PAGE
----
Rogers Launches LTE Network in Ottawa
Rogers Communications announced today its launch of Canada’s first Long Term Evolution (LTE) network in Ottawa. The network will also be available to Toronto, Vancouver and Montreal in the fall in addition to LTE-enabled smartphones from Samsung and HTC available later this year.
"Rogers' customers will be among the first in the world to experience this superior technology," said Rob Bruce, President, Communications, of Rogers Communications, in a statement. "This network will power the next generation of innovative products and services in ways we've never seen before. And it will be the backbone of Canada's digital economy as we continue to move from a wired to a wireless world. We're thrilled to welcome Ottawa - and Canada - to the future of fast."
An LTE network delivers better connectivity and better usage capacity to consumers. Rogers plans to expand its LTE service to an additional 21 markets by the end of 2012. Delivering higher speeds and lower latency, customers will receive a better mobile experience allowing for use of interactive apps, multi-player games and multi-media communications.
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Rogers worked with Ericsson to build the LTE network, with technical trials held in Ottawa and Montreal last fall. Rogers is proud to add another first offering to their history of innovative new technology and commitment to investing in Canada’s digital future.
Starting today, Ottawa customers can pick up the LTE Rocket stick, a LTE-enabled device, from Ottawa area Rogers retail locations.
"Ottawa is proud to play a significant role in Canada's first LTE network, from the trials through to the launch today. This new technology is a significant step forward towards increasing the accessibility and enjoyment of high speed applications while enhancing the productivity and reliability of mobile communications for Ottawans," said Steve Desroches, Deputy Mayor of Ottawa.
Intelliwave SiteSense boosts APTIM material tracking
“We’ve been engaged with the APTIM team since early 2019 providing SiteSense, our mobile construction SaaS solution, for their maintenance and construction projects, allowing them to track materials and equipment, and manage inventory.
We have been working with the APTIM team to standardize material tracking processes and procedures, ultimately with the goal of reducing the amount of time spent looking for materials. Industry studies show that better management of materials can lead to a 16% increase in craft labour productivity.
Everyone knows construction is one of the oldest industries but it’s one of the least tech driven comparatively. About 95% of Engineering and Construction data captured goes unused, 13% of working hours are spent looking for data and around 30% of companies have applications that don’t integrate.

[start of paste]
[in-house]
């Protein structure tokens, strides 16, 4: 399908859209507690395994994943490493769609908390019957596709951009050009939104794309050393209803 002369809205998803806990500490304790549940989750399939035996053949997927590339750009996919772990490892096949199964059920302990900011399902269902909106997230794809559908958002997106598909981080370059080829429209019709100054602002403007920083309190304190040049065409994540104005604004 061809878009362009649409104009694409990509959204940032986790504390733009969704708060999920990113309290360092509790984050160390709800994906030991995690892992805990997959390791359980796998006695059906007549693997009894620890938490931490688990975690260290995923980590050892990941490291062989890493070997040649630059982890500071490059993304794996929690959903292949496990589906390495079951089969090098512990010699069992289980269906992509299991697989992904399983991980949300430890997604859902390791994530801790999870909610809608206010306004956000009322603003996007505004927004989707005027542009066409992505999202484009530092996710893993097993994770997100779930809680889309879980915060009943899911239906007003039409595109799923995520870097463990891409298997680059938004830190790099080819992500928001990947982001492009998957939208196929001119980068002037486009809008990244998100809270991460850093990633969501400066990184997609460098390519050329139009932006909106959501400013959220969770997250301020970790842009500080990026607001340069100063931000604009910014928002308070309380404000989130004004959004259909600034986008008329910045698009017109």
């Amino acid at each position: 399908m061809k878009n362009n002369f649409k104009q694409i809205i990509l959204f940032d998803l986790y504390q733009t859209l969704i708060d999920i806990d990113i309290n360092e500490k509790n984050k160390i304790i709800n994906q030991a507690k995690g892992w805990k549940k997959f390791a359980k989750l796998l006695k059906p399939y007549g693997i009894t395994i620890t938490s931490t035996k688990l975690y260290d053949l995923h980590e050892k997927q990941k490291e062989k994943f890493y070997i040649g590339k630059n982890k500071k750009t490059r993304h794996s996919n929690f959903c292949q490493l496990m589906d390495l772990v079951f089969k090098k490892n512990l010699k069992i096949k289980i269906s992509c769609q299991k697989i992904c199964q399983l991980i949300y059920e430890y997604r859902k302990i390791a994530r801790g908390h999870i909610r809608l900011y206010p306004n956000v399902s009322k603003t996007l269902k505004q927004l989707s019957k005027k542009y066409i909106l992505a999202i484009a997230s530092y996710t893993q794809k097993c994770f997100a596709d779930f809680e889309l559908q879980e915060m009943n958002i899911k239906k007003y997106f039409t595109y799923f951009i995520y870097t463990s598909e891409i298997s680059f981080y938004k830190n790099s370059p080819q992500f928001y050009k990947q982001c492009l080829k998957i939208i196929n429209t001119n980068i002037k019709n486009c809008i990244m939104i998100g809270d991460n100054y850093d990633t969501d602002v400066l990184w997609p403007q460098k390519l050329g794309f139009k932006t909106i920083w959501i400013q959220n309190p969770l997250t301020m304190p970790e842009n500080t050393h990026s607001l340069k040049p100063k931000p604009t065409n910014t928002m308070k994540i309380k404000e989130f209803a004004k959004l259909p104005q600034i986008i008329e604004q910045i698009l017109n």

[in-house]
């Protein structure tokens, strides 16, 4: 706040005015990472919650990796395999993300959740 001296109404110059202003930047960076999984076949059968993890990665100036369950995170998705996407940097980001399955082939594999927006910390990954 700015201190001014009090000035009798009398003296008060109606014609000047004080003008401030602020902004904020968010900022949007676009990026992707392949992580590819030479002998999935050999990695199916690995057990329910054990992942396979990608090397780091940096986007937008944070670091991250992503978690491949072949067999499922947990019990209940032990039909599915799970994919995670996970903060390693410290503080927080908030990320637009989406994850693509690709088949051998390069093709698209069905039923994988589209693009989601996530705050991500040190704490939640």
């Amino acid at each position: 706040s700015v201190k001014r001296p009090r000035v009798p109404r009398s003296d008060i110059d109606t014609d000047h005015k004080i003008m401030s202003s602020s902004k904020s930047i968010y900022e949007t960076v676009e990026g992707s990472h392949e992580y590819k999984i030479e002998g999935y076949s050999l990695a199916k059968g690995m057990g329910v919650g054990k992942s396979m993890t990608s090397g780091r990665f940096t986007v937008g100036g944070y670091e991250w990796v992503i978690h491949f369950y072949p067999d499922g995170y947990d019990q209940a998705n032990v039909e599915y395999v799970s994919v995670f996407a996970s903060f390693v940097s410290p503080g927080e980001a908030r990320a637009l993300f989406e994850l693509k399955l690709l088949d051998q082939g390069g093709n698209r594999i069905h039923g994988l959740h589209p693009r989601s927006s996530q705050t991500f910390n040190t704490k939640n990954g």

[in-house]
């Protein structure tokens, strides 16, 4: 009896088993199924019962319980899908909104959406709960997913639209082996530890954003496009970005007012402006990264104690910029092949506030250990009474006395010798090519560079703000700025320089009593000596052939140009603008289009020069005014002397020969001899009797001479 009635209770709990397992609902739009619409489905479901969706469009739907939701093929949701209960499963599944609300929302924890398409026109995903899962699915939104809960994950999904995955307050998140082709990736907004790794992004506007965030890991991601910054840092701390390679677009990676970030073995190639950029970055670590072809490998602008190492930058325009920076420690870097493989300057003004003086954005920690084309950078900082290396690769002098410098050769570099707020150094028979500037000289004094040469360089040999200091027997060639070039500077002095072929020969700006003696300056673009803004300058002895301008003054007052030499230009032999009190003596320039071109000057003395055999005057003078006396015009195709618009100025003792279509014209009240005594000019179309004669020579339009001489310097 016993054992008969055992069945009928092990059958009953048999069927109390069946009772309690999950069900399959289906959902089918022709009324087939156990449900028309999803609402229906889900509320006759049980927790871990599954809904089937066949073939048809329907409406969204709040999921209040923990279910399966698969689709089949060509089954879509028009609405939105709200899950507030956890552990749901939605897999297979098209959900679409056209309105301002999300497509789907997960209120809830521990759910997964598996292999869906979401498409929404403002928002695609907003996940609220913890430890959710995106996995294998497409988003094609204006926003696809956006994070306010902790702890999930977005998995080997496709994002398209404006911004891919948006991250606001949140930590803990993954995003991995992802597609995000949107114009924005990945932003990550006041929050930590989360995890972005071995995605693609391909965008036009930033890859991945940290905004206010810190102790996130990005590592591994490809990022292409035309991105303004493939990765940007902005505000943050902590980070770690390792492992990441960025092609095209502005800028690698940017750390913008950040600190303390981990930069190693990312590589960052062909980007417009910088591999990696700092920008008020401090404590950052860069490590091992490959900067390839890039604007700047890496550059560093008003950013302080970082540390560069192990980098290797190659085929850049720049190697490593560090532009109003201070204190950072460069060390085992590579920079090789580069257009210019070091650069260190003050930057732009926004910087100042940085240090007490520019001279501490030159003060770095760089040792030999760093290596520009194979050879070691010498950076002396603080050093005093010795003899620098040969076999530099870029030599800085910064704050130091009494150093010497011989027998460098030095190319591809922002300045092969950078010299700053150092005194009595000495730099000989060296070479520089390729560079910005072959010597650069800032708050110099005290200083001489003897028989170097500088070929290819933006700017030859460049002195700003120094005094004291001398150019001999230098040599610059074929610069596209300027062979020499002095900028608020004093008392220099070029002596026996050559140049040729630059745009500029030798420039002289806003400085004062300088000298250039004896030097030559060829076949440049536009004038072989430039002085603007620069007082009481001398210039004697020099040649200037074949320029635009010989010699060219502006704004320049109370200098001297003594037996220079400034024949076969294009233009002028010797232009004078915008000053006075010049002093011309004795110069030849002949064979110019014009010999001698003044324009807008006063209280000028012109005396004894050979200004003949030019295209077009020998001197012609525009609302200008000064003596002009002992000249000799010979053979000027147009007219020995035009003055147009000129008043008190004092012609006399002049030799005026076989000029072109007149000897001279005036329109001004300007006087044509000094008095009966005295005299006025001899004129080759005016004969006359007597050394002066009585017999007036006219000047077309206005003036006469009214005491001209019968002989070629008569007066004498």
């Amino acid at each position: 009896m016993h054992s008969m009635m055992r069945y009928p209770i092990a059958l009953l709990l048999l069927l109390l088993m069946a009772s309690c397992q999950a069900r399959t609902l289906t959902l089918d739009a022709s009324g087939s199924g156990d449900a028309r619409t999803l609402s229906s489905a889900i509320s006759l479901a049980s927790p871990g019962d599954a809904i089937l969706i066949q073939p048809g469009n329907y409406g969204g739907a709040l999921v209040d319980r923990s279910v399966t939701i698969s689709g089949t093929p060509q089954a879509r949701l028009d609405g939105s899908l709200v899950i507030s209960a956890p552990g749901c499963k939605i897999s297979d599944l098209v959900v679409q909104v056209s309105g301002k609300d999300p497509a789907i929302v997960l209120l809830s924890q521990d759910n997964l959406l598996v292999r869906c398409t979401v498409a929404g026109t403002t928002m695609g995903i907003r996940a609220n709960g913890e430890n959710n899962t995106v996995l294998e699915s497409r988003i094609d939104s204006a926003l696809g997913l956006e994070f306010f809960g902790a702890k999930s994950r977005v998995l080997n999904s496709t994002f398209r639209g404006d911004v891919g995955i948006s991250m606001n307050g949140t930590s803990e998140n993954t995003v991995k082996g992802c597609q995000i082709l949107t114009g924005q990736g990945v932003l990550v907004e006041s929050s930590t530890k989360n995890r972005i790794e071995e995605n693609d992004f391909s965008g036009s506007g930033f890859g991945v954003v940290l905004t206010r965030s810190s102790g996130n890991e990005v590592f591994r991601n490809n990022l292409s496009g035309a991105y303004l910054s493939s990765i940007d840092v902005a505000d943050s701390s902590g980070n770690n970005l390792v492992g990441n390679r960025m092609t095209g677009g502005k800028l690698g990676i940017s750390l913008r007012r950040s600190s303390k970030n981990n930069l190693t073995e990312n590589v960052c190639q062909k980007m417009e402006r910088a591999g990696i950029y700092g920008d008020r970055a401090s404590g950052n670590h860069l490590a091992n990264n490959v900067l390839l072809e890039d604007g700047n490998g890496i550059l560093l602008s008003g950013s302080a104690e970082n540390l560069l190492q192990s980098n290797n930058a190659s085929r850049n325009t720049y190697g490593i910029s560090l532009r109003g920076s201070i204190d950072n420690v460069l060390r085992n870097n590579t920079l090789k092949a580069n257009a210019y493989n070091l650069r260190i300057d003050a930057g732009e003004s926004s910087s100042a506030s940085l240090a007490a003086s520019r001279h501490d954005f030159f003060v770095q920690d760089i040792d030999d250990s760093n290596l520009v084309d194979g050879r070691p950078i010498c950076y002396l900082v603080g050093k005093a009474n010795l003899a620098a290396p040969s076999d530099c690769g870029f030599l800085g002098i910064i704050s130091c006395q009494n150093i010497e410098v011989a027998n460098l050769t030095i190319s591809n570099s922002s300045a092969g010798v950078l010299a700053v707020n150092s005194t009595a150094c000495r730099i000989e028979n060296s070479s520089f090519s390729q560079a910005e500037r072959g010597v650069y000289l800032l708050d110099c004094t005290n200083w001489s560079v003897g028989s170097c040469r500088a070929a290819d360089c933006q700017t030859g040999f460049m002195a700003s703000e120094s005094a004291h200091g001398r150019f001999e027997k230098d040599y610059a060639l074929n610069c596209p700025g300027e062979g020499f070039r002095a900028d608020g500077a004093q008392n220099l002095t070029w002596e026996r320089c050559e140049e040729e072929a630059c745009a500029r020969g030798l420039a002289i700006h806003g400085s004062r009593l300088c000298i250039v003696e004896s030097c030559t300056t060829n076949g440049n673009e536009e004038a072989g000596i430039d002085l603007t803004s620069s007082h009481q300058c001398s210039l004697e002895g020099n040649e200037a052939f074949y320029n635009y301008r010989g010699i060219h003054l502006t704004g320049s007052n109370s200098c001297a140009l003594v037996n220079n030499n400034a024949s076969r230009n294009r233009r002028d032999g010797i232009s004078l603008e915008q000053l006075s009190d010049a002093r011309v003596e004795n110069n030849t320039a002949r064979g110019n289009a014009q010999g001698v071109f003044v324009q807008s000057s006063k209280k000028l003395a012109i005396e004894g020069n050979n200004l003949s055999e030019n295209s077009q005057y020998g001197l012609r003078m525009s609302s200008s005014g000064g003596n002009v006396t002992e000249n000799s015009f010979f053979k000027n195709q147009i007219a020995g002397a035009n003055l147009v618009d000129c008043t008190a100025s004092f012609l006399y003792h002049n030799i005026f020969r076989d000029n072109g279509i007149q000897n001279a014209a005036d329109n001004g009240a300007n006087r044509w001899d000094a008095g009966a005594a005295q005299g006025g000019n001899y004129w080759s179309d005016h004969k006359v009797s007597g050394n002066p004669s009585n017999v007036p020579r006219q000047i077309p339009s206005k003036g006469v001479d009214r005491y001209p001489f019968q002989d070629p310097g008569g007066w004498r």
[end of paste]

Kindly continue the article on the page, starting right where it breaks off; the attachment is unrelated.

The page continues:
With APTIM, we’re looking at early risk detection, through predictive analysis and forecasting of material constraints, integrating with the ecosystem of software platforms and reporting on real-time data with a ‘field-first’ focus – through initiatives like the Digital Foreman. The APTIM team has seen great wins in the field, utilising bar-code technology, to check in thousands of material items quickly compared to manual methods.
There are three key areas when it comes to successful Materials Management in the software sector – culture, technology, and vendor engagement.
Given the state of world affairs, access to data needs to be off site via the cloud to support remote working conditions, providing a ‘single source of truth’ accessed by many parties; the tech sector is always growing, so companies need faster and more reliable access to this cloud data; digital supply chain initiatives engage vendors a lot earlier in the process to drive collaboration and to engage with their clients, which gives more assurance as there is more emphasis on automating data capture.
It’s been a challenging period with the pandemic, particularly for the supply chain. Look what happened in the Suez Canal – things can suddenly impact material costs and availability, and you really have to be more efficient to survive and succeed. Virtual system access can solve some issues and you need to look at data access in a wider net.
Solving problems comes down to better visibility, and proactively solving issues with vendors and enabling construction teams to execute their work. The biggest cause of delays is not being able to provide teams with what they need.
On average 2% of materials are lost or re-ordered, which only factors in the material cost, what is not captured is the duplicated effort of procurement, vendor and shipping costs, all of which have an environmental impact.
As things start to stabilise, APTIM continues to utilize SiteSense to boost efficiencies and solve productivity issues proactively. Integrating with 3D/4D modelling is just the precipice of what we can do. Access to data can help you firm up bids to win work, to make better cost estimates, and AI and ML are the next phase, providing an eco-system of tools.
A key focus for Intelliwave and APTIM is to increase the availability of data, whether it’s creating a data warehouse for visualisations or increasing integrations to provide additional value. We want to move to a more of an enterprise usage phase – up to now it’s been project based – so more people can access data in real time.